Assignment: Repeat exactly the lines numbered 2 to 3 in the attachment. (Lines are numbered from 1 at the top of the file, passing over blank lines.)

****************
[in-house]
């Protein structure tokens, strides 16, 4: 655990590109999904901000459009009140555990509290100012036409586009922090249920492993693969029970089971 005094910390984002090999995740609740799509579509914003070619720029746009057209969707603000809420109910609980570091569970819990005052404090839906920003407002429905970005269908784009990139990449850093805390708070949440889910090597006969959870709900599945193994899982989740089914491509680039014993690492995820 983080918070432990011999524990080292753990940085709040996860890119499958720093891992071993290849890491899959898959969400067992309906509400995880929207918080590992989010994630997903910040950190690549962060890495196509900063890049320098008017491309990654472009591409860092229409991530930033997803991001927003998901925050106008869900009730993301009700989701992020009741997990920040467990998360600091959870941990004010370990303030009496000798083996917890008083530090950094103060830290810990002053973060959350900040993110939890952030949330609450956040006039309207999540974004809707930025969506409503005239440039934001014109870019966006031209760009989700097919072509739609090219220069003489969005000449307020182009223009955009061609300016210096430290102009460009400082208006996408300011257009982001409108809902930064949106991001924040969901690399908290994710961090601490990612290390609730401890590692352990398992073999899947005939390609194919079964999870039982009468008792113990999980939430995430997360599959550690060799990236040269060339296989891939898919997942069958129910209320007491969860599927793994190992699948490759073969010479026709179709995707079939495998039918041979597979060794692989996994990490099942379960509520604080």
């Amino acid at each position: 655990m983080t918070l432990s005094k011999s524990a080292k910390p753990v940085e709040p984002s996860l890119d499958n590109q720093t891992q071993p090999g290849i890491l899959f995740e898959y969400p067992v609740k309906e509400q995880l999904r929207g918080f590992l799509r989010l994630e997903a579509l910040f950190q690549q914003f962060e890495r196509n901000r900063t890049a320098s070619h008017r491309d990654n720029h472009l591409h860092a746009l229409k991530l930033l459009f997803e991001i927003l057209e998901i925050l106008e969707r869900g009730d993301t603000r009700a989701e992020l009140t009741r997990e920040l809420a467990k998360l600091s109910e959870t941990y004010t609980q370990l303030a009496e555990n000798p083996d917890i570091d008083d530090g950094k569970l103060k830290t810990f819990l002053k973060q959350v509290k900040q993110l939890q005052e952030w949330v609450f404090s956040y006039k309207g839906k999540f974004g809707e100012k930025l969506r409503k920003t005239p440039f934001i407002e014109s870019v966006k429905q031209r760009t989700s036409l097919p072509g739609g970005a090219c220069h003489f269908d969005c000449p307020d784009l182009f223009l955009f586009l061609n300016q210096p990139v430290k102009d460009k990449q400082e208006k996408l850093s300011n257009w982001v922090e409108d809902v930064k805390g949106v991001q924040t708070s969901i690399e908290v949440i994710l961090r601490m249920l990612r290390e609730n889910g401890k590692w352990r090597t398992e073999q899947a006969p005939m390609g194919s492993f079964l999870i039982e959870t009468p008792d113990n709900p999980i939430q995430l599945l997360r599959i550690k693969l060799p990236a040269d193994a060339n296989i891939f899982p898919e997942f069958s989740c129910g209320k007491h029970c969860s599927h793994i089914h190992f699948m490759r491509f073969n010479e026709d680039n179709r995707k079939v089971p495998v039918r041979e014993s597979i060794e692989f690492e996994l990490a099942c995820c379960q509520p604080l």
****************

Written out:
């Protein structure tokens, strides 16, 4: 655990590109999904901000459009009140555990509290100012036409586009922090249920492993693969029970089971 005094910390984002090999995740609740799509579509914003070619720029746009057209969707603000809420109910609980570091569970819990005052404090839906920003407002429905970005269908784009990139990449850093805390708070949440889910090597006969959870709900599945193994899982989740089914491509680039014993690492995820 983080918070432990011999524990080292753990940085709040996860890119499958720093891992071993290849890491899959898959969400067992309906509400995880929207918080590992989010994630997903910040950190690549962060890495196509900063890049320098008017491309990654472009591409860092229409991530930033997803991001927003998901925050106008869900009730993301009700989701992020009741997990920040467990998360600091959870941990004010370990303030009496000798083996917890008083530090950094103060830290810990002053973060959350900040993110939890952030949330609450956040006039309207999540974004809707930025969506409503005239440039934001014109870019966006031209760009989700097919072509739609090219220069003489969005000449307020182009223009955009061609300016210096430290102009460009400082208006996408300011257009982001409108809902930064949106991001924040969901690399908290994710961090601490990612290390609730401890590692352990398992073999899947005939390609194919079964999870039982009468008792113990999980939430995430997360599959550690060799990236040269060339296989891939898919997942069958129910209320007491969860599927793994190992699948490759073969010479026709179709995707079939495998039918041979597979060794692989996994990490099942379960509520604080």
């Amino acid at each position: 655990m983080t918070l432990s005094k011999s524990a080292k910390p753990v940085e709040p984002s996860l890119d499958n590109q720093t891992q071993p090999g290849i890491l899959f995740e898959y969400p067992v609740k309906e509400q995880l999904r929207g918080f590992l799509r989010l994630e997903a579509l910040f950190q690549q914003f962060e890495r196509n901000r900063t890049a320098s070619h008017r491309d990654n720029h472009l591409h860092a746009l229409k991530l930033l459009f997803e991001i927003l057209e998901i925050l106008e969707r869900g009730d993301t603000r009700a989701e992020l009140t009741r997990e920040l809420a467990k998360l600091s109910e959870t941990y004010t609980q370990l303030a009496e555990n000798p083996d917890i570091d008083d530090g950094k569970l103060k830290t810990f819990l002053k973060q959350v509290k900040q993110l939890q005052e952030w949330v609450f404090s956040y006039k309207g839906k999540f974004g809707e100012k930025l969506r409503k920003t005239p440039f934001i407002e014109s870019v966006k429905q031209r760009t989700s036409l097919p072509g739609g970005a090219c220069h003489f269908d969005c000449p307020d784009l182009f223009l955009f586009l061609n300016q210096p990139v430290k102009d460009k990449q400082e208006k996408l850093s300011n257009w982001v922090e409108d809902v930064k805390g949106v991001q924040t708070s969901i690399e908290v949440i994710l961090r601490m249920l990612r290390e609730n889910g401890k590692w352990r090597t398992e073999q899947a006969p005939m390609g194919s492993f079964l999870i039982e959870t009468p008792d113990n709900p999980i939430q995430l599945l997360r599959i550690k693969l060799p990236a040269d193994a060339n296989i891939f899982p898919e997942f069958s989740c129910g209320k007491h029970c969860s599927h793994i089914h190992f699948m490759r491509f073969n010479e026709d680039n179709r995707k079939v089971p495998v039918r041979e014993s597979i060794e692989f690492e996994l990490a099942c995820c379960q509520p604080l």